The Call for Agriculture and Food Supply Cybersecurity

“It’s not a sexy topic,” Kevin Paap, president of the Minnesota Farm Bureau Federation, told the MinnPost for a recent report on the agriculture industry’s vulnerability to cyberattacks. But what the topic may lack in appeal, it certainly makes up for in importance. Cases throughout the year such as the large-scale JBS ransomware attack, which impacted meat plants across the U.S., Canada and Australia, and an attack carried out on Iowa-based farming co-op New Cooperative have served as warnings of the type of disruptions we could experience more of if we do not address the security needs of agriculture and food supply systems.

As one of the country’s leading agriculture producers and a hub for high-profile food companies like General Mills and Cargill, Minnesota is a case study for what a future target could look like if measures to enhance cybersecurity are not taken and the challenges that persist. Although cyberattacks are not a new threat, the industry’s reliance on connected devices and advanced technology like AI has continued to grow. Despite an update in these methods, however, the software used has mostly remained the same. It is that dependency on outdated software and a failure to invest in upgrades that have put the networks at such risk. A shortage in expertise is also problematic. When the MinnPost reporter reached out to the Minnesota Department of Agriculture, a spokesperson revealed that the department did not include any team members that specialized in agriculture cybersecurity. As Tamara Nelsen, executive director of AgriGrowth, a nonprofit organization representing Minnesota agriculture, stated in the article, “The concern is high, and the questions about what to do about it are significant.”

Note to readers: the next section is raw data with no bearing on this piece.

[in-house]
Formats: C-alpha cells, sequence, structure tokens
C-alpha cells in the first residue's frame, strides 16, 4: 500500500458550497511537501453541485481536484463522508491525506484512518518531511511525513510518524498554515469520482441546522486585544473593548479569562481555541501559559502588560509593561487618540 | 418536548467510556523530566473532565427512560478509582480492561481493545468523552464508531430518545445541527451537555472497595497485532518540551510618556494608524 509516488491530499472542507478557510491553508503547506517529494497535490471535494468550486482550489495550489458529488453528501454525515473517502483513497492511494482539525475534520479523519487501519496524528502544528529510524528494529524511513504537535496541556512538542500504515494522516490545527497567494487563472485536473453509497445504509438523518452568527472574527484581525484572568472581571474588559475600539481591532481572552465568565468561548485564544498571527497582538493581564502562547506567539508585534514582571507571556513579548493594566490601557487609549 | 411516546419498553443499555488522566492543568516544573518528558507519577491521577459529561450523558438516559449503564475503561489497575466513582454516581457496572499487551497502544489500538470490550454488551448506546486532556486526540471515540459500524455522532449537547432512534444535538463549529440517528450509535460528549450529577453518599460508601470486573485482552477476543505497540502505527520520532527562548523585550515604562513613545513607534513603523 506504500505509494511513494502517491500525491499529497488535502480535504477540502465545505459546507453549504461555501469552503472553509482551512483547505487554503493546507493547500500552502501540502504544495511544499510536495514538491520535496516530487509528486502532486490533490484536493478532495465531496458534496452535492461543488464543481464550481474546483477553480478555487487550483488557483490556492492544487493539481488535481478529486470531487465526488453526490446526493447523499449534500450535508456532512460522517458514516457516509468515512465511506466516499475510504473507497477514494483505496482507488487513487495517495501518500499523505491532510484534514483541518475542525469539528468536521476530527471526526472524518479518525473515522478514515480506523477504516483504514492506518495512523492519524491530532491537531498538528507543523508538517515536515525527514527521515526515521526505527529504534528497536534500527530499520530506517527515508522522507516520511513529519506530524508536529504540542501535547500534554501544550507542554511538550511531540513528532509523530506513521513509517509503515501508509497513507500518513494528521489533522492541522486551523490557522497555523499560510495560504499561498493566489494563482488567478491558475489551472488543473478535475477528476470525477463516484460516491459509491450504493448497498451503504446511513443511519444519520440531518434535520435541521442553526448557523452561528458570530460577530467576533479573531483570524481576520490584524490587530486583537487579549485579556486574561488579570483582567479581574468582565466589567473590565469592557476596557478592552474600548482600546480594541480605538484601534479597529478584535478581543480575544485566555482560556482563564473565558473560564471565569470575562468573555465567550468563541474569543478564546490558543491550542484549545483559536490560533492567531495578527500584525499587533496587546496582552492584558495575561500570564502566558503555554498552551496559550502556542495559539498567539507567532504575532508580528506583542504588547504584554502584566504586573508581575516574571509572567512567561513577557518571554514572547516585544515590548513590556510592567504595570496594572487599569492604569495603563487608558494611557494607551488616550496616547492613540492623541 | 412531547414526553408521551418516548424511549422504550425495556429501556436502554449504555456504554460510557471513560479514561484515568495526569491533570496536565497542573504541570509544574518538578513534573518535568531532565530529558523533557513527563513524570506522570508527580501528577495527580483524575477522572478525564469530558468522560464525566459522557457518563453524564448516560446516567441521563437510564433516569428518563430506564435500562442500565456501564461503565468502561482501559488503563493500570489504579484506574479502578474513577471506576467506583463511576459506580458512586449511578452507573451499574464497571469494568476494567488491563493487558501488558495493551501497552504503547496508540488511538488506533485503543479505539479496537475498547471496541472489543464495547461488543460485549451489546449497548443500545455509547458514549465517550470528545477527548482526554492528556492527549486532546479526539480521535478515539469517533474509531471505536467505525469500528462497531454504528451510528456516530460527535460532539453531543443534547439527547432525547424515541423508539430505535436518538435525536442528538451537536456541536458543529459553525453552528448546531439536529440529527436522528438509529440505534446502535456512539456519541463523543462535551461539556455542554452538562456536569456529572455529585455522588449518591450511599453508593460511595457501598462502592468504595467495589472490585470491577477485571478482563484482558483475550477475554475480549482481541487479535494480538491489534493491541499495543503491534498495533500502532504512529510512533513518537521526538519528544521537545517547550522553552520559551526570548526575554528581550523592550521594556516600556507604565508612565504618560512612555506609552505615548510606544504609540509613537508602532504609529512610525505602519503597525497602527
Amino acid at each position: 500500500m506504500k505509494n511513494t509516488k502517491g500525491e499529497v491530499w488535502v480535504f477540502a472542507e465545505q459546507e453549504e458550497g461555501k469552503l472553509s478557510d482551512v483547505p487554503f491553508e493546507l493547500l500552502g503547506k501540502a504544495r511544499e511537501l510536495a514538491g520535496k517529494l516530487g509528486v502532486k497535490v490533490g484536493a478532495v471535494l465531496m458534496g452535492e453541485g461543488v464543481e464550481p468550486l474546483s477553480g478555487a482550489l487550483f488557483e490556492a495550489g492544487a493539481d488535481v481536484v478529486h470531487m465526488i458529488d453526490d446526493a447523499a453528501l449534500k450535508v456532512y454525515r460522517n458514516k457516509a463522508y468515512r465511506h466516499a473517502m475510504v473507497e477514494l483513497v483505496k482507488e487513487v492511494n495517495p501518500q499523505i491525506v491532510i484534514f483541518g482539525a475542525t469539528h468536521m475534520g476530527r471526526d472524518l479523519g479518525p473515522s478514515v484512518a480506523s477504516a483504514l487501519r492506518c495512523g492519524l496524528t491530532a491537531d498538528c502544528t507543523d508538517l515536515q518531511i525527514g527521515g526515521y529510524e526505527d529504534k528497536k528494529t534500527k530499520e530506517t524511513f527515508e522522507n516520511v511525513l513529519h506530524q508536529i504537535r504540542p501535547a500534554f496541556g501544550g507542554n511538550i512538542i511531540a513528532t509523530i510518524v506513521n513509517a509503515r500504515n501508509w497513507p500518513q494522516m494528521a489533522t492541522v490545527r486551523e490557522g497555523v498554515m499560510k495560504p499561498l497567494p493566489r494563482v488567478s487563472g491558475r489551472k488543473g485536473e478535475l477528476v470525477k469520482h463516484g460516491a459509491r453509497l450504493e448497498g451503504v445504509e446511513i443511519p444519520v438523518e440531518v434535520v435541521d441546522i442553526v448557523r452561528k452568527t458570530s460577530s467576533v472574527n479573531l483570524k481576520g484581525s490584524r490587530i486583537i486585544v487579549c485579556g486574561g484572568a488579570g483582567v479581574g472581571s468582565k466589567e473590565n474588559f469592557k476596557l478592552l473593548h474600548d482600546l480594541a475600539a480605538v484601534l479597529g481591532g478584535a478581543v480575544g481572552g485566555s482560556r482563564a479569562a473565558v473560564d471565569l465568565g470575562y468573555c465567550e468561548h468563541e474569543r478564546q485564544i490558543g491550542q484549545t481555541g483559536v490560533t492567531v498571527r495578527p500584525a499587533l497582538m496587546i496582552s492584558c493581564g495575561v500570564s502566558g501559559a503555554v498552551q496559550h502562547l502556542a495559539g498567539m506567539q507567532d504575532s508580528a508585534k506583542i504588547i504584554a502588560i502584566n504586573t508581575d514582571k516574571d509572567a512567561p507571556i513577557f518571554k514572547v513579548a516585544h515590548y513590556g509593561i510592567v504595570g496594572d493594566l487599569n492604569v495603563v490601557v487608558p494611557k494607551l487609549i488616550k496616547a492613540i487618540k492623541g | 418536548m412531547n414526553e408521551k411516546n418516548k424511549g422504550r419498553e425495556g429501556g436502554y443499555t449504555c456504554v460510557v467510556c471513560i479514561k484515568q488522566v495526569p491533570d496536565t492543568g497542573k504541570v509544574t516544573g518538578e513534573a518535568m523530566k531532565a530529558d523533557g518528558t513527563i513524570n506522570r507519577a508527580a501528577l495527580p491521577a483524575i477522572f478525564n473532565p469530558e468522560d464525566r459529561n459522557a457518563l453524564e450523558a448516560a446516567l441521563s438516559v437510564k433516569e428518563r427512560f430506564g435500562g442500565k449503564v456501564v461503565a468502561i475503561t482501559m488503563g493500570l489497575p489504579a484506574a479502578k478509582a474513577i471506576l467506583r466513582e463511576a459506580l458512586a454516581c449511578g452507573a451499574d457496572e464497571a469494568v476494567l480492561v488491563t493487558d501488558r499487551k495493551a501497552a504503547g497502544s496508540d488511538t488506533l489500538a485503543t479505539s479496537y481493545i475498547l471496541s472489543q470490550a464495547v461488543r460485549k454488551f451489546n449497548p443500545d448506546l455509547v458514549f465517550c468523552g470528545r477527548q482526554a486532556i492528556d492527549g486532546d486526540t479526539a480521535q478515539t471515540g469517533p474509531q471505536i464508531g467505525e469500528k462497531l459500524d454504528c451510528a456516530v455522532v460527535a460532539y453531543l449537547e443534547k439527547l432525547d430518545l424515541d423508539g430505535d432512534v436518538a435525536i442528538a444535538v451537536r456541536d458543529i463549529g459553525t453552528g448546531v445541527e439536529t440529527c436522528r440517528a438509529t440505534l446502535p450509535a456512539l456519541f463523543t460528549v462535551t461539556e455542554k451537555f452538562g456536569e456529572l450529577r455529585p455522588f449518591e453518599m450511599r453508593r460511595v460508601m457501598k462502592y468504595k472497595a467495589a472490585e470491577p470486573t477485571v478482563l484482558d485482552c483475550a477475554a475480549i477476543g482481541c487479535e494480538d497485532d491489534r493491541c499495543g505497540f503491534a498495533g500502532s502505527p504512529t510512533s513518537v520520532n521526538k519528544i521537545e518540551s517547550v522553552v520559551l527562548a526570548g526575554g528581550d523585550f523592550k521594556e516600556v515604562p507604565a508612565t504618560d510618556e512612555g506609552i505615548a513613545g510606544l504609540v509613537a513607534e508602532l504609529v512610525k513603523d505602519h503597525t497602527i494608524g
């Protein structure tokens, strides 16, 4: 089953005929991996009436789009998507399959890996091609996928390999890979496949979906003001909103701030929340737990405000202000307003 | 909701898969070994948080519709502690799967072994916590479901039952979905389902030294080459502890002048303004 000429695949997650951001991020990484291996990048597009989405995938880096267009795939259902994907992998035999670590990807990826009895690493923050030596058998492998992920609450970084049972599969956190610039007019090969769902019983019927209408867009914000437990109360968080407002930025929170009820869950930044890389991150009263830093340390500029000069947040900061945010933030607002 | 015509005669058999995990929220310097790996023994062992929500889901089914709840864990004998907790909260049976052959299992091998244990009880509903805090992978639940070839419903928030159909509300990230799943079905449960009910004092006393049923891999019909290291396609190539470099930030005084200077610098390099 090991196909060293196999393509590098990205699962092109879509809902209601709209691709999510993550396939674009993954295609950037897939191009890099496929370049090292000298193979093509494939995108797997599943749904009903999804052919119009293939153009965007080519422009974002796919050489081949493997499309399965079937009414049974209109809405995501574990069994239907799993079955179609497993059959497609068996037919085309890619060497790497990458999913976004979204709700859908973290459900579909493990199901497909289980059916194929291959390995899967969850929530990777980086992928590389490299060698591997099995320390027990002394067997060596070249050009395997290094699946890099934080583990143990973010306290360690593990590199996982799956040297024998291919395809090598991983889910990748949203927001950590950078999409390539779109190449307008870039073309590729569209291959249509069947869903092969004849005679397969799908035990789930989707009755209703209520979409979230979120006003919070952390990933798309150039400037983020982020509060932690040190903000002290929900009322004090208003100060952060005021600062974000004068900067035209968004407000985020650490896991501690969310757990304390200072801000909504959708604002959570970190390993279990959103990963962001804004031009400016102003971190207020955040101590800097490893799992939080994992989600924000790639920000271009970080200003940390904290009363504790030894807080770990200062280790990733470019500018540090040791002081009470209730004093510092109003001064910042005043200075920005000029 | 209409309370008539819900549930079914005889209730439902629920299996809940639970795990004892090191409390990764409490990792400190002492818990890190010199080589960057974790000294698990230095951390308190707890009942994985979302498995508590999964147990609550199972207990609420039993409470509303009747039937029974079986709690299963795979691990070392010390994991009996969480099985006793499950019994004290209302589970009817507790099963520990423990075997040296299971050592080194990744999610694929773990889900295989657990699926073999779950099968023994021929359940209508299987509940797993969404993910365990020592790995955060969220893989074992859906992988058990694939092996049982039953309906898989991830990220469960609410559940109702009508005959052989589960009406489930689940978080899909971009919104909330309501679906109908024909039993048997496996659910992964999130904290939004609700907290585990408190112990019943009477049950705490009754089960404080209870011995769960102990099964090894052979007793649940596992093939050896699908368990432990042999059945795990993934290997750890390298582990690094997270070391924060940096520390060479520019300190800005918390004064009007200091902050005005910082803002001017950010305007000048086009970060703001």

So, what can be done about this problem that poses potentially expensive and detrimental repercussions? John Hoffman, senior research fellow at the Food Defense and Protection Institute, suggests that there needs to be more federal action requiring certain cybersecurity standards. In a piece for ToolBox, Head of Underwriting at Cowbell Cyber Caroline Thompson also recommends that organizations conduct detailed assessments of their systems and seek out cyber insurance. At the core of it all, though, is education. As Thompson outlines, there should be programs implemented that train employees on cyberattack awareness. She emphasizes this by pointing to a survey that found that 88% of data breaches stemmed from an employee mistake. The MinnPost report also refers to the weight behind improving cyber hygiene among staff. This can be kept up through practices like multi-factor authentication.

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